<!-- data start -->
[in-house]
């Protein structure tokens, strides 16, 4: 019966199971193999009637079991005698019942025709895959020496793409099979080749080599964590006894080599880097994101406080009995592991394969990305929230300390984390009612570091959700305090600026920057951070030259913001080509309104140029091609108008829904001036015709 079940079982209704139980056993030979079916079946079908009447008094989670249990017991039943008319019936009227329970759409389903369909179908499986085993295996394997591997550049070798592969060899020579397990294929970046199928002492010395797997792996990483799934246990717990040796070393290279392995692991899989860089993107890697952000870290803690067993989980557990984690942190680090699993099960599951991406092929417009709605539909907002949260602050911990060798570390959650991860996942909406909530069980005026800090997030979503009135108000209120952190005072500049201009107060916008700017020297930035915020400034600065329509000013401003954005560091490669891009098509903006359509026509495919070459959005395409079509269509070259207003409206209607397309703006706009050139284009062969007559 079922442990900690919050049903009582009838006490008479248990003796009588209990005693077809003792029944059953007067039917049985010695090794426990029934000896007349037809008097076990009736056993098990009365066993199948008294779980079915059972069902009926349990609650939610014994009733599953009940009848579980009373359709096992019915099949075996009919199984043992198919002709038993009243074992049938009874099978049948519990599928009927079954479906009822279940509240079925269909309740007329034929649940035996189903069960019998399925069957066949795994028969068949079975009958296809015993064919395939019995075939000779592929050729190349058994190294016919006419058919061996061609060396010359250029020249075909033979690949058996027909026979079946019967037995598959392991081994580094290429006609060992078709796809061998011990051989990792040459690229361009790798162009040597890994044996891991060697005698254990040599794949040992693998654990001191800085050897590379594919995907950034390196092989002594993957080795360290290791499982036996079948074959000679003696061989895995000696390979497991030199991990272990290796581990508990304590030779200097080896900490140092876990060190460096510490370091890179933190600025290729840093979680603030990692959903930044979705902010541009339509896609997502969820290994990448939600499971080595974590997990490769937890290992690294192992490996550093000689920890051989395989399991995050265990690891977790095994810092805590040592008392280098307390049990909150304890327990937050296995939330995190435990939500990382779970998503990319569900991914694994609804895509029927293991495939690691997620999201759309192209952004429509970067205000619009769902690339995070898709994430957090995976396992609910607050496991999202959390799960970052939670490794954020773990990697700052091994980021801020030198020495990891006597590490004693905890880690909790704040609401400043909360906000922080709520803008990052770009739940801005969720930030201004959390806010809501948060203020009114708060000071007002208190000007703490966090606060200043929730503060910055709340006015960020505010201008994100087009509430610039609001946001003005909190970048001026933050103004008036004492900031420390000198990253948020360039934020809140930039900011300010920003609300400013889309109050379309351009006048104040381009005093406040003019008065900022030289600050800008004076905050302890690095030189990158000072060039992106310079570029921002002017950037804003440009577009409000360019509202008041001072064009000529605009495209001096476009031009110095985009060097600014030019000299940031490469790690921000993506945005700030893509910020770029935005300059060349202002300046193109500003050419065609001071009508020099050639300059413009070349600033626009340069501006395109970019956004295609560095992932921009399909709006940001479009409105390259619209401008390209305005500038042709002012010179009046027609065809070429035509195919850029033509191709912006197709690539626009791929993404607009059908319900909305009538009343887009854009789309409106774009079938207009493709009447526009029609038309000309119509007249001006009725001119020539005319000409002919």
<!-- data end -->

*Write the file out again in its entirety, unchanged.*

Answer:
[in-house]
């Protein structure tokens, strides 16, 4: 019966199971193999009637079991005698019942025709895959020496793409099979080749080599964590006894080599880097994101406080009995592991394969990305929230300390984390009612570091959700305090600026920057951070030259913001080509309104140029091609108008829904001036015709 079940079982209704139980056993030979079916079946079908009447008094989670249990017991039943008319019936009227329970759409389903369909179908499986085993295996394997591997550049070798592969060899020579397990294929970046199928002492010395797997792996990483799934246990717990040796070393290279392995692991899989860089993107890697952000870290803690067993989980557990984690942190680090699993099960599951991406092929417009709605539909907002949260602050911990060798570390959650991860996942909406909530069980005026800090997030979503009135108000209120952190005072500049201009107060916008700017020297930035915020400034600065329509000013401003954005560091490669891009098509903006359509026509495919070459959005395409079509269509070259207003409206209607397309703006706009050139284009062969007559 079922442990900690919050049903009582009838006490008479248990003796009588209990005693077809003792029944059953007067039917049985010695090794426990029934000896007349037809008097076990009736056993098990009365066993199948008294779980079915059972069902009926349990609650939610014994009733599953009940009848579980009373359709096992019915099949075996009919199984043992198919002709038993009243074992049938009874099978049948519990599928009927079954479906009822279940509240079925269909309740007329034929649940035996189903069960019998399925069957066949795994028969068949079975009958296809015993064919395939019995075939000779592929050729190349058994190294016919006419058919061996061609060396010359250029020249075909033979690949058996027909026979079946019967037995598959392991081994580094290429006609060992078709796809061998011990051989990792040459690229361009790798162009040597890994044996891991060697005698254990040599794949040992693998654990001191800085050897590379594919995907950034390196092989002594993957080795360290290791499982036996079948074959000679003696061989895995000696390979497991030199991990272990290796581990508990304590030779200097080896900490140092876990060190460096510490370091890179933190600025290729840093979680603030990692959903930044979705902010541009339509896609997502969820290994990448939600499971080595974590997990490769937890290992690294192992490996550093000689920890051989395989399991995050265990690891977790095994810092805590040592008392280098307390049990909150304890327990937050296995939330995190435990939500990382779970998503990319569900991914694994609804895509029927293991495939690691997620999201759309192209952004429509970067205000619009769902690339995070898709994430957090995976396992609910607050496991999202959390799960970052939670490794954020773990990697700052091994980021801020030198020495990891006597590490004693905890880690909790704040609401400043909360906000922080709520803008990052770009739940801005969720930030201004959390806010809501948060203020009114708060000071007002208190000007703490966090606060200043929730503060910055709340006015960020505010201008994100087009509430610039609001946001003005909190970048001026933050103004008036004492900031420390000198990253948020360039934020809140930039900011300010920003609300400013889309109050379309351009006048104040381009005093406040003019008065900022030289600050800008004076905050302890690095030189990158000072060039992106310079570029921002002017950037804003440009577009409000360019509202008041001072064009000529605009495209001096476009031009110095985009060097600014030019000299940031490469790690921000993506945005700030893509910020770029935005300059060349202002300046193109500003050419065609001071009508020099050639300059413009070349600033626009340069501006395109970019956004295609560095992932921009399909709006940001479009409105390259619209401008390209305005500038042709002012010179009046027609065809070429035509195919850029033509191709912006197709690539626009791929993404607009059908319900909305009538009343887009854009789309409106774009079938207009493709009447526009029609038309000309119509007249001006009725001119020539005319000409002919």